The ex situ XRD measurements of the S48 anode were conducted to figure out the reaction mechanism (Fig. 3). To avoid the background peak of the Cu current collector, Al foil was adopted as the current collector only in the ex situ XRD test. Therefore, there were three intensive peaks in all the XRD patterns that belonged to the Al foil substrate. Moreover, the reflection peak of the intermediate NaCu2S2 was discovered under incomplete discharge/charge conditions (Fig. 3a and c). Diffraction maxima of the CuS also existed, manifesting that the sodiation/desodiation reactions involved the formation of the NaCu2S2 intermediate. In the fully discharged status, elemental copper and Na2S with weak intensity were detected. Similarly, the peaks of the original CuS appeared in the fully charged stage. To further prove the aforementioned ex situ XRD results, SAED patterns of the various charged/discharged products are shown in Fig. 4. As shown in Fig. 4a, while discharging to 1.4 V, the very weak diffraction rings were attributed to NaCu2S2, in which interplanar spacings of 0.30 and 0.24 nm could be ascribed to the (101) and (102) facets, respectively. Sequentially discharging to 0.3 V (Fig. 4b), two reflection rings were discovered and classified as the (220) facet of Na2S (0.23 nm) and the (111) facet of Cu (0.21 nm). Then, on charging to 2.0 V (Fig. 4c), only one distinct ring appeared and was categorized as the (110) facet of NaCu2S2 (0.23 nm). On further charging to 2.2 V (Fig. 4d), the diffraction rings of polycrystalline CuS appeared once more and the spacings of 0.19 and 0.33 nm were regarded as the (110) and (101) facets, respectively. Overall, the sodiation/desodiation procedures could be divided into two steps: insertion/extraction Na+ into the S48 anode to form the intermediate NaCu2S2, and conversion to Na2S and Cu or CuS. Na+ successfully inserted in the crystal structure of CuS without structural damage (Fig. 4e and f). Therefore, the reaction process can be summarized as follows:

2CuS + Na+ + e ↔ NaCu2S2

NaCu2S2 + 3Na+ + 3e ↔ 2Na2S + 2Cu

image file: c8qi00117k-f3.tif
Fig. 3 Ex situ XRD patterns of S48 in various discharged or charged states.

image file: c8qi00117k-f4.tif
Fig. 4 SAED patterns of the S48 electrode after discharging to 1.4 V (a), 0.3 V (b), and charging to 2.0 V (c) and 2.2 V (d). Crystal structure of CuS (e) and intermediate NaCu2S2 (f).

The micro-structure variation of the S48 electrode profoundly affected its electrochemical properties. Hence, the morphologies of the S48 electrode after 300 and 500 cycles were characterized by SEM (Fig. 5). As compared to the pristine structure, the 3D flower-like structure was destroyed and collapsed to a certain degree (Fig. 5a and c). As shown in Fig. 5b and d (zoom in), nanosheet building blocks still existed after 300 cycles, while being replaced by some amount of bulk material after 500 cycles. The same phenomenon was observed for the S48 electrode after 5000 cycles at 5 A g−1 (Fig. S8). These observations might be the reasons for capacity fading in the long term cycling.

image file: c8qi00117k-f5.tif
Fig. 5 SEM images of the S48 electrode after 300 cycles (a, b) and 500 cycles (c, d) at 1 A g−1.

EIS spectra of the S24, S36 and S48 electrodes were recorded to further illustrate the causes for performance distinction (Fig. S9a). EIS spectra of the S48 electrode after various cycles are displayed to account for capacity attenuation (Fig. S9b). As listed in Table S1, Rct of fresh S48 was only 83.3 Ω, which was much less than those of the S24 (288.8 Ω) and S36 (220.1 Ω) electrodes. We know that Rct represents the charge transfer resistance at the electrode/electrolyte interface. The reduced Rct of S48 illustrated that the S48 electrode with nano-flower morphology provides more ionic/electronic transportation pathways and thus facilitates charge transfer at the electrode/electrolyte interface. With an increase in number of cycles, Rct of the S48 electrode increased from 83.3 to 210.9 Ω after the 80th cycle and then maintained a gradual increment (Table S2). This may be because of the accumulation of side products during long term cycling.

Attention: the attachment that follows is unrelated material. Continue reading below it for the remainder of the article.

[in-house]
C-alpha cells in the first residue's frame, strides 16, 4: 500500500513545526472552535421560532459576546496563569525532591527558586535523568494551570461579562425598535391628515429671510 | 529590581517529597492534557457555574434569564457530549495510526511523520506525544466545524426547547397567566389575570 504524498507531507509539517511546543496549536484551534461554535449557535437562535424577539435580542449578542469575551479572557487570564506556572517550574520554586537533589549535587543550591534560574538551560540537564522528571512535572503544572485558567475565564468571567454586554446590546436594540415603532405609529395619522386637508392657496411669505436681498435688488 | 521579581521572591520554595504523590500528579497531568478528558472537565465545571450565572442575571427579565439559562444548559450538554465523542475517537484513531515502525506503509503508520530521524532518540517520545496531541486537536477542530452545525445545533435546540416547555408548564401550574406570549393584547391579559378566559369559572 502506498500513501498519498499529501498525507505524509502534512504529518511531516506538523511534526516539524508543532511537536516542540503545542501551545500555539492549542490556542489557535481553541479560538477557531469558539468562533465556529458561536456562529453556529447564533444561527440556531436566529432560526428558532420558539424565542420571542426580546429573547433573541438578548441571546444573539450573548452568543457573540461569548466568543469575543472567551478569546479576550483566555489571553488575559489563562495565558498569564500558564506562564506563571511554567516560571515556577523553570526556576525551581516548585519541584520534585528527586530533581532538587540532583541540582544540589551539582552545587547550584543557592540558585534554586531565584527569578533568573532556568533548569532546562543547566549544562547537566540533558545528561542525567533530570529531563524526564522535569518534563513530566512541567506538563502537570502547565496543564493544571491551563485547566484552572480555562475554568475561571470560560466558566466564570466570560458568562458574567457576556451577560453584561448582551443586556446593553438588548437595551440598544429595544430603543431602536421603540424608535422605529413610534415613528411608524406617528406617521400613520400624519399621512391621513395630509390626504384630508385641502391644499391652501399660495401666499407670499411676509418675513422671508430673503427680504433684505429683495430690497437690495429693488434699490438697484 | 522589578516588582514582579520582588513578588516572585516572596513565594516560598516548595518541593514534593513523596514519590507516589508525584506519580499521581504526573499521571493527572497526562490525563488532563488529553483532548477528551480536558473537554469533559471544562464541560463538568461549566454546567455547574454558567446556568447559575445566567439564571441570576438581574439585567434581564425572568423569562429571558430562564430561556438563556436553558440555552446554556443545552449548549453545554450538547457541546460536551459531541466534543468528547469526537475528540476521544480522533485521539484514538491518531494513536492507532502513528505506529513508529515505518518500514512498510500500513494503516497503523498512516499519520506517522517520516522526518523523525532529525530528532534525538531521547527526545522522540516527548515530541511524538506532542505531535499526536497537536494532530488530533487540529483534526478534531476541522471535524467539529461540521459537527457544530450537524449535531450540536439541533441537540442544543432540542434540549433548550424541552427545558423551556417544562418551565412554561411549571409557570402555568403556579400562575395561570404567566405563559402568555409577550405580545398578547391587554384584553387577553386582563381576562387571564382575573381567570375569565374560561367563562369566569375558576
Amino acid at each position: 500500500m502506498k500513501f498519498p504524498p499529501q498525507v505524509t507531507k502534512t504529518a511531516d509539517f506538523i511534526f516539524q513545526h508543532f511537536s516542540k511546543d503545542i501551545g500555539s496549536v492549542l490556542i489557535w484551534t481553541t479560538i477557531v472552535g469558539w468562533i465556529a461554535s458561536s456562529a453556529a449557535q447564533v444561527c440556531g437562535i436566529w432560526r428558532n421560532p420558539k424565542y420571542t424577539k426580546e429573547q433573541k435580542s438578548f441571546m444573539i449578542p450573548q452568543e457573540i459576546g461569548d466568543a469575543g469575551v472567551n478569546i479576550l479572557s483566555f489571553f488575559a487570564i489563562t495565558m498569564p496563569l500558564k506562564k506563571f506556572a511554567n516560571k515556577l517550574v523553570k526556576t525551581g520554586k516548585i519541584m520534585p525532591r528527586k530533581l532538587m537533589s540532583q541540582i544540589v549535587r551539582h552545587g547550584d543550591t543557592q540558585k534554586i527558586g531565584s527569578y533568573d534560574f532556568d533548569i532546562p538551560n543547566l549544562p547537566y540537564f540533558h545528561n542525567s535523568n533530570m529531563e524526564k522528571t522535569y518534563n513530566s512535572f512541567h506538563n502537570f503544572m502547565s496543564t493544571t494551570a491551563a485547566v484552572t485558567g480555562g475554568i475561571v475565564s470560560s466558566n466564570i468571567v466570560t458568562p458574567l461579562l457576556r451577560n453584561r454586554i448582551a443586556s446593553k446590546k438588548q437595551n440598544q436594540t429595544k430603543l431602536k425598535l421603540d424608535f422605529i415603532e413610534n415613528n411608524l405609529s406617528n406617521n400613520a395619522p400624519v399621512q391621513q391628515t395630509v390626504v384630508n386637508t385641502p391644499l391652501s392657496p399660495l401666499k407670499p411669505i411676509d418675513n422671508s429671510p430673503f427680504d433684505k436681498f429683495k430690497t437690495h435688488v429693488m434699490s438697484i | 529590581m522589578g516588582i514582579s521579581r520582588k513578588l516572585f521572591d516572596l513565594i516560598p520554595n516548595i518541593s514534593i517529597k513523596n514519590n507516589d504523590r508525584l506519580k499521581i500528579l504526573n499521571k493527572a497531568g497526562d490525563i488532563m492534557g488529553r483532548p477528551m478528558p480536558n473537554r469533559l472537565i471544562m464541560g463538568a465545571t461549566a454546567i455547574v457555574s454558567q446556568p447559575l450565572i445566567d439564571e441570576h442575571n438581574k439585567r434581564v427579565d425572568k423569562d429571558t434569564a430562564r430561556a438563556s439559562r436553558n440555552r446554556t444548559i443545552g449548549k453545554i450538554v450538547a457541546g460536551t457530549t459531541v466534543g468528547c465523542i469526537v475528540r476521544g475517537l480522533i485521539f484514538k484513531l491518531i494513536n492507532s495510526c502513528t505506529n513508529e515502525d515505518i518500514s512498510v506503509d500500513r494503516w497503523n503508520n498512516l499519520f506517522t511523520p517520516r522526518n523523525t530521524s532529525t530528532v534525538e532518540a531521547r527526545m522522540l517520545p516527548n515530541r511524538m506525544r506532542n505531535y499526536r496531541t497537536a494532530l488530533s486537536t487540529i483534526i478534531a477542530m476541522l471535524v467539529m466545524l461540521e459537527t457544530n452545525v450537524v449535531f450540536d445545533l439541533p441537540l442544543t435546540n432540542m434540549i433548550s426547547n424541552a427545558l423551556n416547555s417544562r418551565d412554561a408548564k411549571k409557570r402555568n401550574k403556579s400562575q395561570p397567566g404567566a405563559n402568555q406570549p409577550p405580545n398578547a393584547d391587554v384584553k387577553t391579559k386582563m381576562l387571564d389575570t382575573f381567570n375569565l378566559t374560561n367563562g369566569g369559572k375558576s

CuS was fabricated by dealloying Ti–Cu alloy and the morphology was optimized with dealloying time. The dealloying method simplifies the preparation process, reduces the total cost, and avoids the emission of the harmful gas H2S, which is usually generated in the conventional preparation process of transition metal sulfides. The 3D nano-flower CuS (S48) was obtained after dealloying for 48 h and possessed the largest specific surface area and smallest pore size. Adopted as an anode for SIBs, S48 delivered high discharge capacity (325.6 mA h g−1 at 0.1 A g−1), excellent cycling stability (almost 100% capacity retention after 5000 cycles) and outstanding rate performance. The ex situ XRD disclosed that a two-step process occurred involving insertion/extraction of Na+ and conversion to Na2S and Cu. In addition, there is an opportunity for improving the electrochemical properties of the CuS anode such as by using a carbon composite, the study of which is underway. The current dealloying and sulfuration method will be extended to the synthesis of other transition metal sulfides to provide more choices for designing anodes for Na-ion batteries with improved performance.

Conflicts of interest

There are no conflicts to declare.


This study was financially supported by the National Natural Science Foundation of China (51601127, 51671145), Tianjin Sci. & Tech. Program (17JCYBJC21500) and major projects of new materials of Tianjin city (16ZXCLGX00120).

Notes and references

  1. S. W. Kim, D. H. Seo, X. Ma, G. Ceder and K. Kang, Adv. Energy Mater., 2012, 2, 710–721 CrossRef CAS.
  2. M. D. Slater, D. Kim, E. Lee and C. S. Johnson, Adv. Funct. Mater., 2013, 23, 947–958 CrossRef CAS.